6. First hiked this trail with you; I can small and feel every wet image! Great story.

    Liked by 1 person

  7. Reblogged this on Becoming is Superior to Being and commented:

    In July 2013, I experienced “buckets of rain” and started the original post with the lyrics from the Dylan song, “Buckets of Rain.” Little did I know the second line, “Buckets of Tears” would be so appropriate today. The Bighorn Fire burned this beautiful area. — kenne

    Like

    • Kenne,

      Is this then the “Butterfly Trail”? At the risk of being too optimistic here, the burn severity map indicates that this area burned nearly all at either a moderate or low severity. There were a few patches that burned at high severity but they were very small. Strange as though it may seem, the map also indicates a few very small patches that were left entirely unburned. I guess we just won’t know for sure what this looks like now until we can get up there again.

      But what is truly awful, awful, AWFUL is the area around the fire station, the upper end of the Control Road and going out toward the north along the Oracle Ridge. That burned very, very hot through there and I’m afraid it’s gonna take a long, long time to grow back. If we could plant some seedlings through there, that might cut a decade or more off the natural regeneration.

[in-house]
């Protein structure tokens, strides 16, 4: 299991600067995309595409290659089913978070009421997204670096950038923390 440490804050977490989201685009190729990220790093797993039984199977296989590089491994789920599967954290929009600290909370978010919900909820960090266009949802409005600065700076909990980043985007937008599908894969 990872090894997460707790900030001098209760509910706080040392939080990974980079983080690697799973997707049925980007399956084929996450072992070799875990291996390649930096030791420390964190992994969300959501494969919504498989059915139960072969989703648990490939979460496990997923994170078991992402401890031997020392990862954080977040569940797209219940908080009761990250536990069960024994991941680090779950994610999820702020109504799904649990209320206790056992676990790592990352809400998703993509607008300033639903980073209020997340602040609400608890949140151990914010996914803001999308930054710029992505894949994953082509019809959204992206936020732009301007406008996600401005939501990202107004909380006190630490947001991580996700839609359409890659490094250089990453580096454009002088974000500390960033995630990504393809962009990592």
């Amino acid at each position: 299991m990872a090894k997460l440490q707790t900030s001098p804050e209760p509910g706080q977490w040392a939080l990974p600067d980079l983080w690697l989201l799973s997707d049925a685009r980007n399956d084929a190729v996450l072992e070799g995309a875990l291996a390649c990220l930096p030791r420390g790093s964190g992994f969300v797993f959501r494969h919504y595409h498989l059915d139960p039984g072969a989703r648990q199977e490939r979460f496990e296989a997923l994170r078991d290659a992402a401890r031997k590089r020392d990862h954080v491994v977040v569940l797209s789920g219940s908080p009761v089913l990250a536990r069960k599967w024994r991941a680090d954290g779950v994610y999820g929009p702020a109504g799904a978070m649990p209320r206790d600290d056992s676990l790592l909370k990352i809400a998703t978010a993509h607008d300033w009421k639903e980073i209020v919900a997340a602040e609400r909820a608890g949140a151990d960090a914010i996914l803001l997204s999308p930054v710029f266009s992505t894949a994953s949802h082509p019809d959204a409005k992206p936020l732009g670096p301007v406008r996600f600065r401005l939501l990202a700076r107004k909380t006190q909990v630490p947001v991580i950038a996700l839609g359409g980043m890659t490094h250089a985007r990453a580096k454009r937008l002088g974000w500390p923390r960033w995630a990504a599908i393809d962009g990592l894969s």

Regards,
      Fred M. Cain

      Liked by 1 person

Leave a Reply

Fill in your details below or click an icon to log in:

WordPress.com Logo

You are commenting using your WordPress.com account. Log Out /  Change )

Google photo

You are commenting using your Google account. Log Out /  Change )

Twitter picture

You are commenting using your Twitter account. Log Out /  Change )

Facebook photo

You are commenting using your Facebook account. Log Out /  Change )

Connecting to %s

This site uses Akismet to reduce spam. Learn how your comment data is processed.

%d bloggers like this: